Sometimes it takes David to bring down Goliath. David Frost (Michael Sheen) was a likable talk-show host who mortgaged his future and career with an interview with former President Richard Nixon (Frank Langella). Nixon, in need of money and a change in his public perception, agreed to the interview with the man whom his aide (Kevin Bacon) stated simply “isn’t in your league.”
After an intial montage summing up the Watergate scandal, the film follows Frost on his journey to land, finance, and prepare for the interviews which would almost break him, all while the rest of the world looked on and laughed.
Sheen (The Queen, Music Within) once again gives a great performance on which the film rests. Over the last two years he’s become one of my favorite actors working today.
Director Ron Howard‘s choice to give us Frost through his own eyes, as well as seen from his compatriots (Sam Rockwell, Oliver Platt, Matthew Macfadyen) and the Nixon camp, allows us to see the character as he was, and how the world viewed him.
Cut in throughout the film are remembrances of the characters years later. One of the best of these happens during Frost’s first interview on-camera with Nixon and involves an analogy about an eager young fighter who finds himself outclassed by a wily veteran. For most of the film Nixon plays with Frost as a cat does a mouse, controlling the interviews and using the situation to his advantage in an attempt to rebuild his reputation.
Ron Howard has a knack for taking stories about which we already know the outcome and still keeping us on our seats until the final scene. We know Apollo 13 landed safely, yet we become so caught-up in the story we begin to doubt the outcome, if only slightly. Much the same way the director infuses this tale with tension, increasing pressure, and gnawing doubt to the point, though we root for him, we’re still a bit unsure if this talk show host, this entertainer, is up to the task. As one of his confidants points out after that initial interview, the only solution when you’re so remarkably outmatched is to grow six inches. What makes the film work so well is we believe it’s possible for Frost to do so; we’re just not sure that he can.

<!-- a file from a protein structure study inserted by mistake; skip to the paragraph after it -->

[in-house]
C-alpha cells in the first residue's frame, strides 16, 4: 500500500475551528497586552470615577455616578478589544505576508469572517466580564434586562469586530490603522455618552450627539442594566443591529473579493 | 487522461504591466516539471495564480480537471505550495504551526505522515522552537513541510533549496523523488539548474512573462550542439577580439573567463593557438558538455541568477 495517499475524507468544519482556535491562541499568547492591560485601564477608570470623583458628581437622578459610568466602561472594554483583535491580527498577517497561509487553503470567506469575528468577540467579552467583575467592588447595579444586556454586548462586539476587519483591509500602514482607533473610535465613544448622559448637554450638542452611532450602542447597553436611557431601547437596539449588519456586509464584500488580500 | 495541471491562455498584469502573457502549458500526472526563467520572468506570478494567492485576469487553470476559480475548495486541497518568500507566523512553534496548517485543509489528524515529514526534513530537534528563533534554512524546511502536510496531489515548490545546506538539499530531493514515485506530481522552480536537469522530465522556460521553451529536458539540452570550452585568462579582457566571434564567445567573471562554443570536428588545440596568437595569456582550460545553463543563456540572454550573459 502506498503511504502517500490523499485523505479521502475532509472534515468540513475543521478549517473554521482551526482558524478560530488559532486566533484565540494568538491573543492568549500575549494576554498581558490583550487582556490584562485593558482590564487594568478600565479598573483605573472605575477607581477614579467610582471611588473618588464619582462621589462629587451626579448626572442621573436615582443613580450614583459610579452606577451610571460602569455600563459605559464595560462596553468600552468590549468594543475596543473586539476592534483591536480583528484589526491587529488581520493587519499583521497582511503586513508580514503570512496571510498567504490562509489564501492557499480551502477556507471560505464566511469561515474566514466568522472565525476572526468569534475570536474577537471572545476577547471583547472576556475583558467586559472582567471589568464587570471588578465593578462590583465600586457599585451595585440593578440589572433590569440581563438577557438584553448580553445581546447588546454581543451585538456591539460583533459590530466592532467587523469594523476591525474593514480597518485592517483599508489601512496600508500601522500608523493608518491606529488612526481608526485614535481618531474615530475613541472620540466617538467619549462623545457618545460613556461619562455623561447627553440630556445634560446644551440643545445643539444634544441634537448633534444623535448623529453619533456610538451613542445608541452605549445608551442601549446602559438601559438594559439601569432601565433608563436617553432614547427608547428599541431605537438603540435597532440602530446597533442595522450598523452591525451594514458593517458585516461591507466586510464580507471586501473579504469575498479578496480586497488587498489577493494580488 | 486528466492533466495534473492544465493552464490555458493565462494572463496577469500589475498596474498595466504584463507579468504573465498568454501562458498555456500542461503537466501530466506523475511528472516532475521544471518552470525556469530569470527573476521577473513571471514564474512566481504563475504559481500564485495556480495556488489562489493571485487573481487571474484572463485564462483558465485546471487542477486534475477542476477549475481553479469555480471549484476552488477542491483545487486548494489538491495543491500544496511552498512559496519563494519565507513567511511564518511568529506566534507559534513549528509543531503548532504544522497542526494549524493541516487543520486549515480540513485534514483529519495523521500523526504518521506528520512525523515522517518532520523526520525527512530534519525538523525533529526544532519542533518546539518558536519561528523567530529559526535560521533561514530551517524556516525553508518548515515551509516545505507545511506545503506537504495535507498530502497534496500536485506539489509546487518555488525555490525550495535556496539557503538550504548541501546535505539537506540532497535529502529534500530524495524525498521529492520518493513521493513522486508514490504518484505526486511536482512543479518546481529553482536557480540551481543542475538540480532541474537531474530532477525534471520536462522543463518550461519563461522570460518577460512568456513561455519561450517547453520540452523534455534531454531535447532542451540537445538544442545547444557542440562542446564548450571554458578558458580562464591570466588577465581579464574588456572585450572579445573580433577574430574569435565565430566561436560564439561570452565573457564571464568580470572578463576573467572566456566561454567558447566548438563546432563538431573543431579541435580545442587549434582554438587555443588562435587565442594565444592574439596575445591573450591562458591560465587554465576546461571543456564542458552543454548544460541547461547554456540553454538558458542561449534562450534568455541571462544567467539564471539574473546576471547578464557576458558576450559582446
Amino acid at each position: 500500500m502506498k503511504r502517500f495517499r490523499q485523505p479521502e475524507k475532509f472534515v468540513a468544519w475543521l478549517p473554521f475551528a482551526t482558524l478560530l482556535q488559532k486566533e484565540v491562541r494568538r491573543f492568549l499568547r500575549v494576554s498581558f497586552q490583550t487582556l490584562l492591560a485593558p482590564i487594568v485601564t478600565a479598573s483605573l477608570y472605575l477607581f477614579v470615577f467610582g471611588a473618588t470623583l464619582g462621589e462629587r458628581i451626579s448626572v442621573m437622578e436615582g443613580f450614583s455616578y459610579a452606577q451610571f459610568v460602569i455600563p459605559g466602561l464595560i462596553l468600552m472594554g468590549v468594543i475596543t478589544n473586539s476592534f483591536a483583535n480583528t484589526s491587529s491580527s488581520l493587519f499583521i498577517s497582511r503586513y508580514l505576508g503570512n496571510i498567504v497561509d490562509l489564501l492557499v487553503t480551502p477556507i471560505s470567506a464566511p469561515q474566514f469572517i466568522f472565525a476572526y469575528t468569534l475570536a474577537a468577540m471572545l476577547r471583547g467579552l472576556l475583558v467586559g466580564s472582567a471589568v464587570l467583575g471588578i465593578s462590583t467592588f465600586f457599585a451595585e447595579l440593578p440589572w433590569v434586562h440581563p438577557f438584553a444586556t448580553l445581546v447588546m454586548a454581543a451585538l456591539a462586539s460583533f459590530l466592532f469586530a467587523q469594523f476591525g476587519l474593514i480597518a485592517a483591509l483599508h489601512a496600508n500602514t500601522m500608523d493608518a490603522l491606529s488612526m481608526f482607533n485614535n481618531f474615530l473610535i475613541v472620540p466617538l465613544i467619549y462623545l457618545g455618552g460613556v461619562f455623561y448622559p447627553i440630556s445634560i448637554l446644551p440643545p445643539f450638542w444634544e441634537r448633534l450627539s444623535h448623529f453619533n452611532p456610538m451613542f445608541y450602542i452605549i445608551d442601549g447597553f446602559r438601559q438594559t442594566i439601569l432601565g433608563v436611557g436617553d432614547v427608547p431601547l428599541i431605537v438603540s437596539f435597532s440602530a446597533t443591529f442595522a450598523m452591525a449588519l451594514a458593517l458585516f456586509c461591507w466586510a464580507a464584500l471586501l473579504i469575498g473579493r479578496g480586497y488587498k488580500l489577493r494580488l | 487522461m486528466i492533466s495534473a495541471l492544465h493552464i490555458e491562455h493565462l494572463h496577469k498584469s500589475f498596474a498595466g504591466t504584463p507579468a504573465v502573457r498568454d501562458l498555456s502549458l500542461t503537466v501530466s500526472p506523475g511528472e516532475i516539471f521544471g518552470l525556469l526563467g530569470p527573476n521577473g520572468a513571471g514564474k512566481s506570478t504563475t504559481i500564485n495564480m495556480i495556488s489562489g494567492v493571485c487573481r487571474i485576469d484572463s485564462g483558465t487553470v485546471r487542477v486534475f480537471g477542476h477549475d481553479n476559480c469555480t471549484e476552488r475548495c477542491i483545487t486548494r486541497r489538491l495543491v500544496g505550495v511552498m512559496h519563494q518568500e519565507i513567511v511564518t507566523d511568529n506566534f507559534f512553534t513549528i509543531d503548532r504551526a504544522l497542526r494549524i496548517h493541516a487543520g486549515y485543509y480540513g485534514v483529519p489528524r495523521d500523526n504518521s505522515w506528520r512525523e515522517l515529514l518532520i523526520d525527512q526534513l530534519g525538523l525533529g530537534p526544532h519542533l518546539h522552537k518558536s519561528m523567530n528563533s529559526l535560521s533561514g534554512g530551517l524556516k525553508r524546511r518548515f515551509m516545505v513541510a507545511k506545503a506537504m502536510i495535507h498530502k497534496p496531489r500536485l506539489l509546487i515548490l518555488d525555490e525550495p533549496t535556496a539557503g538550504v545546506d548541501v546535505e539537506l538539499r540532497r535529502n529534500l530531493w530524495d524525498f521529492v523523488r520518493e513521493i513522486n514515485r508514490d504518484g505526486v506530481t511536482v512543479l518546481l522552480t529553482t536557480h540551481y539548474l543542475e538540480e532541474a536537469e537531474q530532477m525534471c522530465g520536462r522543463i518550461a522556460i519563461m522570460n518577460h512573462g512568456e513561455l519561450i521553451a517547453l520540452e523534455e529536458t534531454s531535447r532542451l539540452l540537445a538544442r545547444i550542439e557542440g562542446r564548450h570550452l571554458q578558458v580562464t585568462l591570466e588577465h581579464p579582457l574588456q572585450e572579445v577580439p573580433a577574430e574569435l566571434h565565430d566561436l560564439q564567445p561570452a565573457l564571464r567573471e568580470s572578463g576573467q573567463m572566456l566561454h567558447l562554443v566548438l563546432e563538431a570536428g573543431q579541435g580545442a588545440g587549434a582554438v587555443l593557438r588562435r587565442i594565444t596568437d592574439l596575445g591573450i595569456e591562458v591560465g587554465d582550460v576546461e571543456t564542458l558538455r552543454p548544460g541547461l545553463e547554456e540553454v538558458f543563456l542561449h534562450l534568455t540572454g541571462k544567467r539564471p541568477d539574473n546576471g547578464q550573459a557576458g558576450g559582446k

I’ve mentioned Sheen’s performance, let me get to Langella. Nixon has been portrayed as everything from a villain to a buffoon in films over the years. Langella’s Nixon is presented as an incredibly smart, if flawed, individual with a large ego, and very much a man of his time. I was also taken with the dry humor with which he infuses the camera which knocks everyone, even sometimes his own entourage, off-guard.
The supporting cast is all top notch and imbue the film with some needed humor and a sense of perspective to the events as they unfold. Rebecca Hall is lovely in her small role as Caroline Cushing, and Rockwell and Platt are immensely enjoyable as “Crack 1” and “Deep Crack.” And yes, that’s how I’m going to refer to them from now on.
The film was adapted from the stage play (in which both Sheen and Langella starred). I haven’t seen it on stage, but if it works half as well as it does on screen I may have to check it out. From beginning to end I was engaged, entranced, and completely connected to the story which was unfolding in front of my eyes. The unlikely pair of an entertainer and a former President makes for some great storytelling (think Jimmy Kimmel attempting to illicit a confession of wrongdoing from Dick Chaney) and gives us more than simply a hero to root for or a villain to rail against.
Here is the struggle get to the truth and come to terms with the mistakes made during, at least until that time, the biggest scandal in Washington. I would recommend the film wholeheartedly to all fans of cinema as well as those wanting to relive an unusual event in the history of this country and one of the most unexpected events in the history of television.